Solitary Bees of Springtime

by Andrea Laine, EMGV

Say ‘bee’ and many of us think bumble or honey. But at this time of year we are apt to see ground-nesting bees out and about our landscapes, visiting the same early spring flowering plants that a honey bee might pollinate.

Ground-nesting bees are native solitary bees that nest individually in polyester-lined tunnels or burrows at least six inches deep in warm, dry ground. Reflective of this behavior, they are also called mining bees or digging bees. They are more likely to nest in areas with exposed soil and sparse vegetation, not dense turf or mulched beds.

MiningBee_M.Bertone
There are many species of bees that nest in the ground and they range in size and color. Pictured here is an adult mining bee. Photo by M. Bertone. 

 

TBilleisen ground bee damage
Evidence of ground nests can resemble tiny ant hills. Photo by T. Billeisen.

A hospitable patch of ground is likely to house a number of solitary tunnels, thus giving the impression at times of a small swarm of low-flying bees. But these bees are not aggressive as they are not defending a hive (as honeybees and bumblebees would be). And, as is the case with all bees, males cannot sting.

For two to four weeks in mid to late spring, females collect pollen and nectar to bring back to the nest. With it they form a ball in the side of the tunnel. They lay a single egg on the ball and when it hatches, the larva feeds on the pollen and continues to develop until the following spring when it emerges from the ground as an adult bee and goes forth to build a new nest.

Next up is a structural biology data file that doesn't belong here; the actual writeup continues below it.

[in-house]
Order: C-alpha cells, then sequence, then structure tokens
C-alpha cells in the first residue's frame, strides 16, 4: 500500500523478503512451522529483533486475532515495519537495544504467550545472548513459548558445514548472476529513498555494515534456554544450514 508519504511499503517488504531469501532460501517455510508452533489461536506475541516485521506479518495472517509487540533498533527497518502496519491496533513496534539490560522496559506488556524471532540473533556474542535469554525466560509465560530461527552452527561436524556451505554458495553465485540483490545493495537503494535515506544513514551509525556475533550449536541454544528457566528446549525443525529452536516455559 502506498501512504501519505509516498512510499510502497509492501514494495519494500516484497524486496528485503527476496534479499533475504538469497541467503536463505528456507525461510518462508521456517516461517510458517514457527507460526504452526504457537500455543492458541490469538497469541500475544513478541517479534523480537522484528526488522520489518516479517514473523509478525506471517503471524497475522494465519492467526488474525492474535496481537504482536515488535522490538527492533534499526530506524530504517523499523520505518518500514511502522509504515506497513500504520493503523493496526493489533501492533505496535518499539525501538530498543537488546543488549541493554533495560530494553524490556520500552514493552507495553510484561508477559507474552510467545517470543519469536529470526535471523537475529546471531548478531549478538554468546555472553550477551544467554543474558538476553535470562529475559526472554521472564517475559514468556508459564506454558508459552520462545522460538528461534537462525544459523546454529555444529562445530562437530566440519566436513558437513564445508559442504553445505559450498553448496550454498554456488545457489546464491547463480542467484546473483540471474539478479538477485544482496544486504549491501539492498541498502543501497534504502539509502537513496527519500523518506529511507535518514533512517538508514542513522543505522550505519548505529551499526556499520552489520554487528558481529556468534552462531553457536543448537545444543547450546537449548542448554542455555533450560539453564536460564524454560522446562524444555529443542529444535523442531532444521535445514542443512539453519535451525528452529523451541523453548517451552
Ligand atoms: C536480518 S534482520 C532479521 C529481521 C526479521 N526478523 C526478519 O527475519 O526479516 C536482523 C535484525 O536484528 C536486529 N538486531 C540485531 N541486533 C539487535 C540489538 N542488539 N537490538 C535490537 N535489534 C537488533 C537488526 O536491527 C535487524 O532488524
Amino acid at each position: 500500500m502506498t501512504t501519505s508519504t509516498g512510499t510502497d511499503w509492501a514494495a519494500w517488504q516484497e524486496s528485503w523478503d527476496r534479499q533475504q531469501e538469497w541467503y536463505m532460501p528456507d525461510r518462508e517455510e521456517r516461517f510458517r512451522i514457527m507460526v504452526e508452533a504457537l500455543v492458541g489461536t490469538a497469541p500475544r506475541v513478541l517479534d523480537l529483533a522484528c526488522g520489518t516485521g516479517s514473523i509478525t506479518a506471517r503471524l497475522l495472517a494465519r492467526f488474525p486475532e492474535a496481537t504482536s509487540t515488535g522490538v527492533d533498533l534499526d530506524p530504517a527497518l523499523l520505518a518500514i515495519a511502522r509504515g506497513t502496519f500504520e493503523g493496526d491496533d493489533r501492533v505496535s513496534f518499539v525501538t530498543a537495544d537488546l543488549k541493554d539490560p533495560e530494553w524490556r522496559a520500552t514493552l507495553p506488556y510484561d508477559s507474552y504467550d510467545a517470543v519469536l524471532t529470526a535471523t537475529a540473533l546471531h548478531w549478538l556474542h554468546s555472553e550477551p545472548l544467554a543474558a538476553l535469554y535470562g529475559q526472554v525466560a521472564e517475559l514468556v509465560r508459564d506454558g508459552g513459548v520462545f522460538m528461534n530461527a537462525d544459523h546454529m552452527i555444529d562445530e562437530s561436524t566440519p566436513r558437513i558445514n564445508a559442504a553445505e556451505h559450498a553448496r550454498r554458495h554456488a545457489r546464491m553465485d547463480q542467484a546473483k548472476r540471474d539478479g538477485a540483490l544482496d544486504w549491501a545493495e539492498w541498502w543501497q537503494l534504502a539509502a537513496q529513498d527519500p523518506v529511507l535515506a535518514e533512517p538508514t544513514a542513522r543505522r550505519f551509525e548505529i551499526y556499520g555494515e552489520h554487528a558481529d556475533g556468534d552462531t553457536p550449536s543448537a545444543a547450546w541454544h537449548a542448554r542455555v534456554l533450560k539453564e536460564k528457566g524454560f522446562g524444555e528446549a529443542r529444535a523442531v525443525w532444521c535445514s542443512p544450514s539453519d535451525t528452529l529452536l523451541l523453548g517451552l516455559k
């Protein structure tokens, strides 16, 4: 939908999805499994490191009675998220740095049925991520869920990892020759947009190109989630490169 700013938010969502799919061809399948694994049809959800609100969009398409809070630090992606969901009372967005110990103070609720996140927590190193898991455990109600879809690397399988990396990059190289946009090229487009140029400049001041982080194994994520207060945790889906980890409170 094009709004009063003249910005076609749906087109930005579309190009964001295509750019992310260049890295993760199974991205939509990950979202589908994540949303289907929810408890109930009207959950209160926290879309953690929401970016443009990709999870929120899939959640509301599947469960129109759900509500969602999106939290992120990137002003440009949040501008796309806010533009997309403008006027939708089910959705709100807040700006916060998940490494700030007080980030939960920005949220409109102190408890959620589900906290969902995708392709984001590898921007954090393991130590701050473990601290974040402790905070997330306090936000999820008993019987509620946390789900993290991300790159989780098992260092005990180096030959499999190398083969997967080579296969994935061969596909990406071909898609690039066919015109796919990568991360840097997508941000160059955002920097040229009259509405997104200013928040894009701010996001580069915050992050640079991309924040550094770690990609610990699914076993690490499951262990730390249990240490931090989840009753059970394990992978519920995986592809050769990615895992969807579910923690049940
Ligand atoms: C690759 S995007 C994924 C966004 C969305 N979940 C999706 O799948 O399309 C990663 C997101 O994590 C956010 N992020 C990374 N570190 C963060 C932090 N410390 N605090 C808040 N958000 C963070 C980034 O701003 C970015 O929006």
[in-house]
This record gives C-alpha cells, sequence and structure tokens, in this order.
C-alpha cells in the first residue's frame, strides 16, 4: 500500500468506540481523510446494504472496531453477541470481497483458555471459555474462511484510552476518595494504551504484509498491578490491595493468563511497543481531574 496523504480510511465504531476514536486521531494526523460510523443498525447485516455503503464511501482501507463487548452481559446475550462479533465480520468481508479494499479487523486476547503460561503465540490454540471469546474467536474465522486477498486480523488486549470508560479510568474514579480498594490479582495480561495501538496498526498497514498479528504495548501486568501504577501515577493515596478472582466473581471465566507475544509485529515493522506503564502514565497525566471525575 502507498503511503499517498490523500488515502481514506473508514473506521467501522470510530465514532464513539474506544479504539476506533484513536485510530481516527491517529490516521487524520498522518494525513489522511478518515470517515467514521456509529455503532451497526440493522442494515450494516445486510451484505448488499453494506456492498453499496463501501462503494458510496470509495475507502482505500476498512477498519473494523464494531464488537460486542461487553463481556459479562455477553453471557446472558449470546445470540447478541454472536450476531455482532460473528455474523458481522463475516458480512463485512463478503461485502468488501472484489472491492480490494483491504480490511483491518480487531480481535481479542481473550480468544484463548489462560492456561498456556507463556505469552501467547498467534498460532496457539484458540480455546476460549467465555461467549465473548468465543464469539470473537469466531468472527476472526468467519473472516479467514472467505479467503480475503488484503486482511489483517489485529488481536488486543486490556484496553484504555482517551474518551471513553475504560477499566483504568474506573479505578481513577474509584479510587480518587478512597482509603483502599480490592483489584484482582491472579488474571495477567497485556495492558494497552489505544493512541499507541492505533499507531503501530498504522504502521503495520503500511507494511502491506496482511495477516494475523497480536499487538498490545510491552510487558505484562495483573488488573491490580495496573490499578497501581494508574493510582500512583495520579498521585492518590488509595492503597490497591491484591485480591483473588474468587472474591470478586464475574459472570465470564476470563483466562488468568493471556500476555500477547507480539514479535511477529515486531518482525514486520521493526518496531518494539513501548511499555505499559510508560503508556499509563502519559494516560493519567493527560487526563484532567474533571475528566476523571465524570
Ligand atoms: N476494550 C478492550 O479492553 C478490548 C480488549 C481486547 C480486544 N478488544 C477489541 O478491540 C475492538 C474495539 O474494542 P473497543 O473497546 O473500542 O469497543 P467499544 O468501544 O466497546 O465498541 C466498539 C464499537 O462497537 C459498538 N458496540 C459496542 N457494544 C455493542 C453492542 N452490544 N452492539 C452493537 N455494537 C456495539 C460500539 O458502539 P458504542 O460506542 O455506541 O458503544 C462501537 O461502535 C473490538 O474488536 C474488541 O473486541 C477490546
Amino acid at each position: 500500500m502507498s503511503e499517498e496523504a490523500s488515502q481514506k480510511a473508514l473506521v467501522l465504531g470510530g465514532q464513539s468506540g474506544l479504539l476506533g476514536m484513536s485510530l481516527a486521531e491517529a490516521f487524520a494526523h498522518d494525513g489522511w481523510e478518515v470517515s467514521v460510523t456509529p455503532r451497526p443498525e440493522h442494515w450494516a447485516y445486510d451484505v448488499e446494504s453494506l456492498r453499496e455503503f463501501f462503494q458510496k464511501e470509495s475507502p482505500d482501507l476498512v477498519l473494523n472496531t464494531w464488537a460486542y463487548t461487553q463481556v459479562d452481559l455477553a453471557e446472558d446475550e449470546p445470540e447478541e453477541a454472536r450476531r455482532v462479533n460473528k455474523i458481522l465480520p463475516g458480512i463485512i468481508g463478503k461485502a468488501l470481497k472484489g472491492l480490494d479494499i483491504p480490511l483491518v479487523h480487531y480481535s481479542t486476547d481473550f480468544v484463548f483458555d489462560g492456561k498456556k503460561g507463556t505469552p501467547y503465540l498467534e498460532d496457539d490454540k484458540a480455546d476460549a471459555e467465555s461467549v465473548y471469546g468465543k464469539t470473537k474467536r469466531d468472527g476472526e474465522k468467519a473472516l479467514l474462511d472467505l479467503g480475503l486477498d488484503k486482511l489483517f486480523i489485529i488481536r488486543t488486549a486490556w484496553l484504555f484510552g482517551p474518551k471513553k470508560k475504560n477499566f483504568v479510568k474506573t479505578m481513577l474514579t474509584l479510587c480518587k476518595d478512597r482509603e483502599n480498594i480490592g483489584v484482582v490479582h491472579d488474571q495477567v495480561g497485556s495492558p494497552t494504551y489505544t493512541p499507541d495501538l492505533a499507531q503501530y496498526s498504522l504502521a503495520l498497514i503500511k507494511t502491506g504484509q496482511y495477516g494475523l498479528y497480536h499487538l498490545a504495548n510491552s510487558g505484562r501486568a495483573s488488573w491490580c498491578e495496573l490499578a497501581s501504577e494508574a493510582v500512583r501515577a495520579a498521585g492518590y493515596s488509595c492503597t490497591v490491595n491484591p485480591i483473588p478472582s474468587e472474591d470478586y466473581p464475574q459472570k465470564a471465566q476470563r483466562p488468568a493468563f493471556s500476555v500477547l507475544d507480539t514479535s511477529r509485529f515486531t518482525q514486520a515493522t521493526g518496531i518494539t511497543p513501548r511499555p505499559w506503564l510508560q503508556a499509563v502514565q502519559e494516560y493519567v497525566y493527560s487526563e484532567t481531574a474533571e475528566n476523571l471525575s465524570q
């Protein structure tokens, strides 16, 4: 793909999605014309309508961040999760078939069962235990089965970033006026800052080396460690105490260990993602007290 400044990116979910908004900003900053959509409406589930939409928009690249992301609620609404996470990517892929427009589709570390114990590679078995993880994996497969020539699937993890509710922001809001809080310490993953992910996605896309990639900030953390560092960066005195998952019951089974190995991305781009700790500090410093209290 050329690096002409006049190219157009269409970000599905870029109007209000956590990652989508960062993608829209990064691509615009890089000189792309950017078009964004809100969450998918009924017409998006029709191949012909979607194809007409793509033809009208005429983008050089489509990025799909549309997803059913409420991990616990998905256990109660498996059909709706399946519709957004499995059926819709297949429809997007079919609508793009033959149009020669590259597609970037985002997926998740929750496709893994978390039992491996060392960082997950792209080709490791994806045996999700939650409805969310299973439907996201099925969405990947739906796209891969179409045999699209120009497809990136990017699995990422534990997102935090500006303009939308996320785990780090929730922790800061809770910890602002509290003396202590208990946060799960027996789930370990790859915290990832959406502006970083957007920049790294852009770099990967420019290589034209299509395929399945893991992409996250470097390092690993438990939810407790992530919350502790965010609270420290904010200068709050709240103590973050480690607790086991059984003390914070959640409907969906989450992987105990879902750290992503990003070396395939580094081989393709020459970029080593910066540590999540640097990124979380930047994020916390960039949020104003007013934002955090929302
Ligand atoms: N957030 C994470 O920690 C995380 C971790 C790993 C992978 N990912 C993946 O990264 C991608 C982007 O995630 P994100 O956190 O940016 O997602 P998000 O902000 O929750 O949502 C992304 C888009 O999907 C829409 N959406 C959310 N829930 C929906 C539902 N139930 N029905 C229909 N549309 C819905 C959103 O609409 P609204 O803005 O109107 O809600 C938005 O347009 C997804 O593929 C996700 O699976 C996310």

Solitary bees are beneficial insects: They pollinate plants and their burrowing behavior is hardly noticeable and does no damage. On the contrary, it helps aerate the soil.

 

Sources & Further Reading

Matthew Bertone, Plants, Pests and Pathogens, Feb 26, 2019

https://www.turffiles.ncsu.edu/insects/bees-in-turf/

https://caldwell.ces.ncsu.edu/2014/06/ground-digging-bees/

http://www.gardening-for-wildlife.com/ground-bees.html

 

 

What’s that Bug? (aphid eaters edition)

Most gardeners know that ladybugs have a huge appetite for aphids. Everyone recognizes adult ladybugs, but what about their larvae and pupae?

When a ladybug larva hatches from its egg, it looks like the one on the left (ready to dine on lots of aphids):

Photo: NCSU Beneficial Insect Thumbnail Gallery

After a couple weeks, the ladybug enters the pupal stage. It attaches to a leaf and now looks like this:

ladybug pupa

Photo: Peggy Yehl

Once metamorphosis is complete, the adult ladybug emerges from the pupa skin. The ladybug will dry for a few hours, and then it is ready to feed on more aphids. http://www.ca.uky.edu/entomology/entfacts/ef105.asphttp://www4.ncsu.edu/~dorr/Insects/Predators/Ladybeetles/Harmonia/Harmonia.html

This is a Syrphid Fly (also called Hoverflies or Flower Flies)

syrphidclose

Photo: Debbie Roos, Extension Agent (for more, see http://growingsmallfarms.ces.ncsu.edu/growingsmallfarms-syrphid/ and http://www.cals.ncsu.edu/course/ent425/library/spotid/diptera/families/syrphid.php)

Although their coloration mimics bees, they do not sting. Adults feed on nectar and pollen, but the larval stage eats aphids. Adults lay eggs near aphid infestations. Pupae are formed on plants or on the ground nearby.

IMG_7996

Photo: Peggy Yehl

The Green Lacewing is another type of insect that feeds on aphids. Adults mainly feed on nectar and pollen, although some can be predators. Adults have an unpleasant smell when touched.

Lacewings lay eggs on plant foliage. These eggs are attached to a long, thin stalk. The larvae, which feed exclusively on small insects, are sometimes called aphid lions. Pupae attach to the backs of leaves.

Photos: NCSU IPM (top), John Meyer (bottom)

http://www4.ncsu.edu/~dorr/Insects/Predators/Lacewing/green_lacewing.html#

It is helpful to learn to recognize the different stages in the life cycle of beneficial insects. Look for them when you’re scouting your garden for pests!